(see also this question: does-the-last-element-in-a-loop-deserve-a-separate-treatment)

EDIT: since the question is more about the "in between", either the first element is the special one in that it has no predecessor, or the last element is special in that it has no successor.

  • But the last element should be treated similar to every other element in the list. The problem is the thing that should be done only between elements.
    – e.tadeu
    Oct 27, 2009 at 12:16
  • In that case, the first one is the only one without a predecessor. Take that one apart, and loop over the rest of the list general code.
    – xtofl
    Oct 27, 2009 at 12:39

Special case: input has a known "sentinel" value at the end, or values are known to be distinct

In this case, we can simply check for the value of the last input.

Special case: do something extra with the last element only

Python's for loop does not create a separate scope, which is by design. Therefore, just write the "extra" code after the loop:

for element in iterable:

Special case: do something extra "between" each element

Often, people conceive of this problem as: do something normal and then something extra on each iteration, except skipping the extra part on the last iteration. As described in S.Lott's answer, this makes the problem too complex. It is trivial to detect the first iteration of a for loop - for example, by using a simple flag variable - which also allows for solving the problem: do something extra and then something normal on each iteration, except skipping the extra part on the first iteration. Thus:

first = True
for element in iterable:
    if first:
        first = False

(Of course, there are cases that are even more special. For example, if "do something normal" means "append the element to an output string", and "do something extra" means "append a separator string to the output", then what we are really doing is joining up the elements with separators in between.)

Special case: handle overlapping pairs of elements

Sometimes people who need to loop over overlapping pairs of elements in the input, will conceive of this as: loop over every element except the last; for each of those elements, do something with that element and the one after it.

This is actually a very awkward way to describe the problem, because getting the "next element" from an element does not work. We need either an iterator over the input, or index values (for a sequence).

This problem is better considered as a completely different problem, which is covered in depth here: How can I iterate over overlapping (current, next) pairs of values from a list?.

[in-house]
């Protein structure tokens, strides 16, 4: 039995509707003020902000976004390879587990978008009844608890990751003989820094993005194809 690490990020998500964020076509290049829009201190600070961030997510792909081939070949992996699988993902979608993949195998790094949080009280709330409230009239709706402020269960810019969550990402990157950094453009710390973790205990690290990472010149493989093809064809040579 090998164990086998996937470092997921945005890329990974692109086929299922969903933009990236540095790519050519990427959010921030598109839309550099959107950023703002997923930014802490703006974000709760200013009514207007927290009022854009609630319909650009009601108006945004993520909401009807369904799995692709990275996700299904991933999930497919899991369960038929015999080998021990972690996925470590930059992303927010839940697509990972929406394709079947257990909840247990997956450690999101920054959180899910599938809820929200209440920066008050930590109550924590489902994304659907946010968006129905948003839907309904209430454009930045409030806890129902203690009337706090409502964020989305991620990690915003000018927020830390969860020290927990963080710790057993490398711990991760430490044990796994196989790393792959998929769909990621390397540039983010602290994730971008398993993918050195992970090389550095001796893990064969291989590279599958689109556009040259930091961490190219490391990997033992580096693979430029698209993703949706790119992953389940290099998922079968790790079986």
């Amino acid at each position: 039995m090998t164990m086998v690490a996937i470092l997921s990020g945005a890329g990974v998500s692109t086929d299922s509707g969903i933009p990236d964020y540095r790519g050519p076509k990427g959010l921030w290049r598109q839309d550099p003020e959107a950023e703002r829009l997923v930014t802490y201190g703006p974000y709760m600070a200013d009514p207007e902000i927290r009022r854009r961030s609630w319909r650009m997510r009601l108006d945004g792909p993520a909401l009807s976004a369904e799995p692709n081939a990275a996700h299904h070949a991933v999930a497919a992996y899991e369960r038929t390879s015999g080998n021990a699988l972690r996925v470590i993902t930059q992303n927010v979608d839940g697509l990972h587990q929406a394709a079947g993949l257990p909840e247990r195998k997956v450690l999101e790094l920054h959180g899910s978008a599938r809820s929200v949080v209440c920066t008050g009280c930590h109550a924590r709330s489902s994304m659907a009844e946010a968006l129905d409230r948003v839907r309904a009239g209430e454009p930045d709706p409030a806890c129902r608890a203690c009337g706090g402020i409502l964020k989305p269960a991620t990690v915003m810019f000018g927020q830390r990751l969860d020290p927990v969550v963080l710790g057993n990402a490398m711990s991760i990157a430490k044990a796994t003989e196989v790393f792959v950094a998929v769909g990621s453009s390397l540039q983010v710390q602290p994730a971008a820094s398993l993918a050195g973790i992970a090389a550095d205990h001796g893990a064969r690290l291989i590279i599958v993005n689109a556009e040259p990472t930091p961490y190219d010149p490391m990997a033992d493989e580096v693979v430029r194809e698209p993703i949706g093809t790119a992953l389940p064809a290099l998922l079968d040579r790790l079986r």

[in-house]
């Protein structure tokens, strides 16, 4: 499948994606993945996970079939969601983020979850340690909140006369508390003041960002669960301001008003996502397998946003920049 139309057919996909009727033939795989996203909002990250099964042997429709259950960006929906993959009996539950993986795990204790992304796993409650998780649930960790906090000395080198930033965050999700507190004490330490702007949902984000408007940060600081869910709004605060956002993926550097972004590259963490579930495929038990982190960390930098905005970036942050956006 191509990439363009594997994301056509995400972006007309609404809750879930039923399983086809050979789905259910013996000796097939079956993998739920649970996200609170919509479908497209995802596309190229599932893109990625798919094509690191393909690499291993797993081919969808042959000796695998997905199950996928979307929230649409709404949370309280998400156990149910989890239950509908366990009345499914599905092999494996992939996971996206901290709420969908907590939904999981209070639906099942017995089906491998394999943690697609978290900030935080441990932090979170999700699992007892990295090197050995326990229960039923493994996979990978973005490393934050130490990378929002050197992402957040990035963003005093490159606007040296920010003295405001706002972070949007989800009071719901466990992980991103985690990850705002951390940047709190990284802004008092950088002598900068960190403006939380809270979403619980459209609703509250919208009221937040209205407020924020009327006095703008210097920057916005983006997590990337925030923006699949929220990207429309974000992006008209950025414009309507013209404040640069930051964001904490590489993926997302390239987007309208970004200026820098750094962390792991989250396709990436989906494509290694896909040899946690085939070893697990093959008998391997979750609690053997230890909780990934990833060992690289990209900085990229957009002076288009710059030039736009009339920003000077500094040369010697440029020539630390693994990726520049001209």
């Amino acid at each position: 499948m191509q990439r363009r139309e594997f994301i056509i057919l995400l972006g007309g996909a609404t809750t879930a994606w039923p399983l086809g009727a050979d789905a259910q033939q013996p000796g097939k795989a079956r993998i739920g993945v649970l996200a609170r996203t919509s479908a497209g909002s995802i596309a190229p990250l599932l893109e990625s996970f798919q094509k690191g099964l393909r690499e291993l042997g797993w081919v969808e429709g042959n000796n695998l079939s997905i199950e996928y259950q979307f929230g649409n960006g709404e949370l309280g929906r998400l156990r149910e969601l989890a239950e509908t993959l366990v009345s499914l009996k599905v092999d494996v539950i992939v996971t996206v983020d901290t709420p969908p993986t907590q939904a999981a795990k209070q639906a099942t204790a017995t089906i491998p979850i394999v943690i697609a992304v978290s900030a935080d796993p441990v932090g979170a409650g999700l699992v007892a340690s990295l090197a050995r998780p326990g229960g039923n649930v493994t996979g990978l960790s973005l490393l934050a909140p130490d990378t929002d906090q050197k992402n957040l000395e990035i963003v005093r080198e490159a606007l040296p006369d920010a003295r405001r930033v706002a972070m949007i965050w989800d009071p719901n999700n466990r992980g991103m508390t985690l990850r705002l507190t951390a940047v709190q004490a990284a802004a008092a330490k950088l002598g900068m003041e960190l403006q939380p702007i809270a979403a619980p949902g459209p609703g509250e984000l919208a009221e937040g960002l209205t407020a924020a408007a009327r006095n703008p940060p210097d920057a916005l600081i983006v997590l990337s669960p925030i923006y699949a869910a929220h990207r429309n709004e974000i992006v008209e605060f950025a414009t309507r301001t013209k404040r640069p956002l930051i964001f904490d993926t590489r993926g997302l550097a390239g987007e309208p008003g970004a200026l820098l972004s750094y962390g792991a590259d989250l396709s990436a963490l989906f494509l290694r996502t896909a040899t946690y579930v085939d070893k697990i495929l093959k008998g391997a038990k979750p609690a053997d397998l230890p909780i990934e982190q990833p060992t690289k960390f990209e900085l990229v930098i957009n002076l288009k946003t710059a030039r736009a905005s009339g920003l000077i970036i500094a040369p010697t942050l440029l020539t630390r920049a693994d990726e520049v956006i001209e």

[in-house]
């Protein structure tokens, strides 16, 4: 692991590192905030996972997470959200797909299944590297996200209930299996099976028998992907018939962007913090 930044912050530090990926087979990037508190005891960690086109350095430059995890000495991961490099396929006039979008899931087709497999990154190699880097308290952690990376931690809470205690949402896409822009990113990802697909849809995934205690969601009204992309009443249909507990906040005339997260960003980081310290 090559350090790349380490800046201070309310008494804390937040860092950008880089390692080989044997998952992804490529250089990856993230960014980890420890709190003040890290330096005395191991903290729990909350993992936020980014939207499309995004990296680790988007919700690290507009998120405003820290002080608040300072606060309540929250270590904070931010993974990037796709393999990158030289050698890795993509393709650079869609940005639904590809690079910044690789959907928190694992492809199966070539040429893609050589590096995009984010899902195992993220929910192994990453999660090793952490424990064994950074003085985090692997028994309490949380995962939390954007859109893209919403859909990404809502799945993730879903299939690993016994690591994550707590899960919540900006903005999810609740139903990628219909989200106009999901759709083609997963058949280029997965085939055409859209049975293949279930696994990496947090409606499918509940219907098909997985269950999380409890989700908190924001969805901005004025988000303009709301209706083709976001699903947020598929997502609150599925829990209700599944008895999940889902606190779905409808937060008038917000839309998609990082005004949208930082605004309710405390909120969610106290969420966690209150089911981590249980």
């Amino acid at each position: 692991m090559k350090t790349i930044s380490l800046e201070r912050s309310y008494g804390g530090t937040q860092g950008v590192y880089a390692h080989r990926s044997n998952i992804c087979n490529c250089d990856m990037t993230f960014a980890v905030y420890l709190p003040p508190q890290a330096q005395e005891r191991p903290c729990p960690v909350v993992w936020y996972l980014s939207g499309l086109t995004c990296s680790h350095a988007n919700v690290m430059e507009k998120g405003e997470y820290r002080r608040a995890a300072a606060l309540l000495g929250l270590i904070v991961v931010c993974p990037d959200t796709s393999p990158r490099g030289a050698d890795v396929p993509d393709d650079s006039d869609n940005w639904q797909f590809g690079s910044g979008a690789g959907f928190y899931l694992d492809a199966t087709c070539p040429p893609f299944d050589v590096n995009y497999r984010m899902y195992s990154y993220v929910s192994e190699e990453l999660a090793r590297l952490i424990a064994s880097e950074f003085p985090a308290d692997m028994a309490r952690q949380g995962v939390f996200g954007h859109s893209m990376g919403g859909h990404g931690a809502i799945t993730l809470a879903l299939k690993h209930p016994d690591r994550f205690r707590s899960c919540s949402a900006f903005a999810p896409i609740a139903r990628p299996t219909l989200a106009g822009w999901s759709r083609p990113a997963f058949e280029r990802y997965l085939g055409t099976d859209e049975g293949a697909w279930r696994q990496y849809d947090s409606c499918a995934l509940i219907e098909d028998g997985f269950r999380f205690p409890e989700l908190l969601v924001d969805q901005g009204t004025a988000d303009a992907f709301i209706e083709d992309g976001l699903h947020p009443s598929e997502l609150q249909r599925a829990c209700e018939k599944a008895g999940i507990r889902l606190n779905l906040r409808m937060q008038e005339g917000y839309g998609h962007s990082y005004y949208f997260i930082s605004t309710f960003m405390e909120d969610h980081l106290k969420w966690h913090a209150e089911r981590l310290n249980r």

General case: do something special with the last element

If the problem doesn't match either of the above special cases, it will be necessary to take a more heavy-duty approach. Here are some options:

Verify the last element by its index

If the input is a sequence (i.e., it has a known length), then it is trivial to determine the index of the last element. By accessing the index using enumerate, then, it becomes straightforward to solve the problem. For example:

for index, element in enumerate(sequence):
    if index == len(sequence) - 1:

Slice the input

Again if the input is a sequence, we can take a slice that contains every element but the last, iterate over that, and then handle the last element:

for element in sequence[:-1]:

This assumes that there is at least one element (otherwise, element[-1] will raise an IndexError). This can be handled in the usual ways (by an explicit check ahead of time, or with standard exception handling); or we can iterate over two separate slices to avoid the error:

for element in sequence[:-1]:
for element in sequence[-1:]:

This works because slicing doesn't care about "missing" elements; if sequence is empty, then sequence[-1:] will simply be an empty list.

It's not possible to slice iterables without a definite length, because they can only be processed by looking at the elements one at a time, and simply looking at an element doesn't determine whether it's the last one. itertools.islice cannot fix this (and therefore explicitly disallows negative values for the stop point of the slice).

Use lookahead

See the lookahead iterator implementation in Ferdinand Beyer's answer; this allows us to write code like:

for element, is_last in lookahead(sequence):
    if is_last:

Another implementation of this idea is Ants Aasma's answer. This basically reframes the problem as a "iterate over overlapping pairs" problem, except that a sentinel value is added so that the last value in the input has a "pair", and the loop can then simply check for that sentinel.


Use slicing and is to check for the last element:

for data in data_list:
    if not data is data_list[-1]:

Caveat emptor: This only works if all elements in the list are actually different (have different locations in memory). Under the hood, Python may detect equal elements and reuse the same objects for them. For instance, for strings of the same value and common integers.


I like the approach of @ethan-t, but while True is dangerous from my point of view.

data_list = [1, 2, 3, 2, 1]  # sample data
L = list(data_list)  # destroy L instead of data_list
while L:
    e = L.pop(0)
    if L:
        print(f'process element {e}')
        print(f'process last element {e}')
del L

Here, data_list is so that last element is equal by value to the first one of the list. L can be exchanged with data_list but in this case it results empty after the loop. while True is also possible to use if you check that list is not empty before the processing or the check is not needed (ouch!).

data_list = [1, 2, 3, 2, 1]
if data_list:
    while True:
        e = data_list.pop(0)
        if data_list: